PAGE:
How to apply Community Design: what does community design consulting consist of?


Based on our experience, we have assessed that clients usually ask for three types of community design interventions:

1. Help to launch a community from scratch because they don’t know where to start.

2. Help in making their community work as they envisioned it.

3. Help in structuring their community so that they can manage it in the best possible way.


Launching a community from scratch

Those who want to launch a community need to figure out whether the conditions are in place to create it. The first step is usually to do some research: qualitative interviews with management and potential community members; quantitative interviews; benchmarking; and data analysis. From that research, a scenario is created that defines the value proposition of the community, the profiles of the members in it, and its narrative.

Understanding why the community is not working and stimulating engagement

It often happens that a community  is launched but does not get the desired response. This can be due to a number of reasons that we try to explore. Sometimes, an initial assessment phase is put in place that involves interviews, analysis of conversations, analysis of interaction channels, content strategy, and governance. This phase helps understand where the problem lies and how to locate it in our framework.There may, in fact, be an identity-related problem: members may not be clear that they are in a community, they may not know what they can do together, they may not know what a community is. There may be a problem related to engagement: the content, for example, may not be useful to the people who are supposed to be part of the community and may not even be too engaging. There may be problems related to governance: the community manager may not know what he or she is supposed to do, or there may be just one community manager to serve the whole community. It could be a lack of a support team that believes in the project and helps define strategies, or the absence of a super user engagement plan (most people won’t even know what a super user is). Finally, there may be no investment plan, which is required to provide the community with the time needed to grow and experiment.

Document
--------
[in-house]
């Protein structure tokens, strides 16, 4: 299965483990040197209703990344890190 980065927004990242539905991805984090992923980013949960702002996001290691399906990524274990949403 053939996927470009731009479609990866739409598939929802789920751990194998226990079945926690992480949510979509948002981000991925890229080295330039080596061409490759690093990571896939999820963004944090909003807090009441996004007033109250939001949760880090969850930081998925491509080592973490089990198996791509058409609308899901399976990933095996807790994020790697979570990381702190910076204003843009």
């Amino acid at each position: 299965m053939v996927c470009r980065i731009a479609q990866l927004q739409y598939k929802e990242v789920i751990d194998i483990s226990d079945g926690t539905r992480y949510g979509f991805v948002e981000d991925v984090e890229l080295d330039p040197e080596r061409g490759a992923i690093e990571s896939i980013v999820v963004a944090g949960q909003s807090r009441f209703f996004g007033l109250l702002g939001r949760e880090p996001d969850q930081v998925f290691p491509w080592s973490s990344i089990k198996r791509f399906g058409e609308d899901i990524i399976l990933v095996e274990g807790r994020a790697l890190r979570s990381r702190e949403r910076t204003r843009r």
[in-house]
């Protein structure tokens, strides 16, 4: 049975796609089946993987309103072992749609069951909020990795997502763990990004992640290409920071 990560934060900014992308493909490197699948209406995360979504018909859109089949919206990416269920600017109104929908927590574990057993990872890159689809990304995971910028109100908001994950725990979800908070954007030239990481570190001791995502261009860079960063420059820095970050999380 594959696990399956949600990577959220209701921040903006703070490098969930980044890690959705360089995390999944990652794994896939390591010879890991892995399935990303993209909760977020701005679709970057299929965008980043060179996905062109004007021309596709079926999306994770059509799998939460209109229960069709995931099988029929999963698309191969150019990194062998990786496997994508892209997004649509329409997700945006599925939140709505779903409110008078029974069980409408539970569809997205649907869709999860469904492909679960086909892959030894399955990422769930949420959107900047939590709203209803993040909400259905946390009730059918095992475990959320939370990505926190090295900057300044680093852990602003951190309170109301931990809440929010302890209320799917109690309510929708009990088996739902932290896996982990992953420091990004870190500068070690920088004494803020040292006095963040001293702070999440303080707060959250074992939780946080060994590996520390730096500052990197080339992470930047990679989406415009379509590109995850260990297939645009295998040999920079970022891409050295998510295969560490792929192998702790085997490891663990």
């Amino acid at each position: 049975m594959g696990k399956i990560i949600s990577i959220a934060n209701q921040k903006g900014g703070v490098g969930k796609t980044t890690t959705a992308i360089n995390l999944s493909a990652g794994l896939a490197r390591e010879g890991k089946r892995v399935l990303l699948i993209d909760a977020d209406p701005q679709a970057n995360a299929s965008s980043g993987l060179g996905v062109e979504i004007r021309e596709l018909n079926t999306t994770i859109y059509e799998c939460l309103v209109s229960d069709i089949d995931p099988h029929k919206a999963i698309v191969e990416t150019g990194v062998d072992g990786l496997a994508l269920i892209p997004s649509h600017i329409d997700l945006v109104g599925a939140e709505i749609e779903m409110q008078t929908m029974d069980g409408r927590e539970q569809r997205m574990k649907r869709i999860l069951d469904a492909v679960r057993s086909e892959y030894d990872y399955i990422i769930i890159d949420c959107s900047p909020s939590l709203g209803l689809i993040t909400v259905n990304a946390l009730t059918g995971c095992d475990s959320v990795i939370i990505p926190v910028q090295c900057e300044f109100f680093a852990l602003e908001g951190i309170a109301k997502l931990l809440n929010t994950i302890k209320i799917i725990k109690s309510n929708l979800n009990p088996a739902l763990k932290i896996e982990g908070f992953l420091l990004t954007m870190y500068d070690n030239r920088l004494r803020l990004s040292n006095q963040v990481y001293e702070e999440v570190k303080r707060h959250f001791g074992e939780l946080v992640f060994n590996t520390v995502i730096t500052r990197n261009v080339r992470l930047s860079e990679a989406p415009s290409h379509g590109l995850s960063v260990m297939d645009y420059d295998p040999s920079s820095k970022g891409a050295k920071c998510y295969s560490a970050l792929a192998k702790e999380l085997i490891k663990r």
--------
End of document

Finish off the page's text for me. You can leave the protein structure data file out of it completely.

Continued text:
Growing an already thriving community

Those who have a thriving community, on the other hand, often find themselves in the “happy” situation where they do not know how to manage it or how to grow it in a structured way that is in line with their business prospects. In this case, our action is often more focused on governance, on creating models to identify super users and to make them actively contribute to community growth. Activities would range from developing a growth plan for the super users (who are they? what activities do I entrust them with?), a recruiting plan (where do I find them? how do I recognize them? how do I engage them?), and a rewards plan (if they become active, how do I reward them for their work?).

Training on communities

Finally, sometimes we are asked to step in to do training, and here again, there can be different needs. Some companies ask for an educational path to support their dedicated team, while others want to train super users specifically to support growth.

At the end of all The Explanation, there are those who yawn and those who get electrified. As always, I never seem to find a middle ground. To the yawning ones, I apologize for going on too long, and to the excited ones, I refer them to our website to check out our training courses. And if you’ve had the patience to make it this far, most probably you will find it interesting.


Translated from Italian by Ignacio Sanz.